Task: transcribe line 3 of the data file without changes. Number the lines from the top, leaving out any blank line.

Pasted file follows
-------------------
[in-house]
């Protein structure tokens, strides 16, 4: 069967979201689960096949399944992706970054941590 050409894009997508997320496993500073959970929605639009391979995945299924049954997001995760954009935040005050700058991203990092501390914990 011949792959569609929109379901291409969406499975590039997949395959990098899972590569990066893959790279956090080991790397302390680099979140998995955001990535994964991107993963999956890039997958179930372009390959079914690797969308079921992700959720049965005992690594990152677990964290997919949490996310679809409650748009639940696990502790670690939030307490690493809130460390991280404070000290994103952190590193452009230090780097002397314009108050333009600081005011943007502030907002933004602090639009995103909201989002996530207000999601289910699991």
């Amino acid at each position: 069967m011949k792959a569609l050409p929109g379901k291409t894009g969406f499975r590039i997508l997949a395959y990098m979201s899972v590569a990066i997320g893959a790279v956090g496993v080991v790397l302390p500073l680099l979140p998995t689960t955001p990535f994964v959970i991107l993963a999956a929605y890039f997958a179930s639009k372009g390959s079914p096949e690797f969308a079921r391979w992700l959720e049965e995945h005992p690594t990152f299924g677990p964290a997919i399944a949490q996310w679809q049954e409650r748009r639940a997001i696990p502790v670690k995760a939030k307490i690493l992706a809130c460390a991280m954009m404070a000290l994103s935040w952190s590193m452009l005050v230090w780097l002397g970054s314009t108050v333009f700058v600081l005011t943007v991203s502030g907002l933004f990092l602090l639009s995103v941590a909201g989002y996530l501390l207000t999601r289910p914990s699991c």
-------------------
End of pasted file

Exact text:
């Amino acid at each position: 069967m011949k792959a569609l050409p929109g379901k291409t894009g969406f499975r590039i997508l997949a395959y990098m979201s899972v590569a990066i997320g893959a790279v956090g496993v080991v790397l302390p500073l680099l979140p998995t689960t955001p990535f994964v959970i991107l993963a999956a929605y890039f997958a179930s639009k372009g390959s079914p096949e690797f969308a079921r391979w992700l959720e049965e995945h005992p690594t990152f299924g677990p964290a997919i399944a949490q996310w679809q049954e409650r748009r639940a997001i696990p502790v670690k995760a939030k307490i690493l992706a809130c460390a991280m954009m404070a000290l994103s935040w952190s590193m452009l005050v230090w780097l002397g970054s314009t108050v333009f700058v600081l005011t943007v991203s502030g907002l933004f990092l602090l639009s995103v941590a909201g989002y996530l501390l207000t999601r289910p914990s699991c």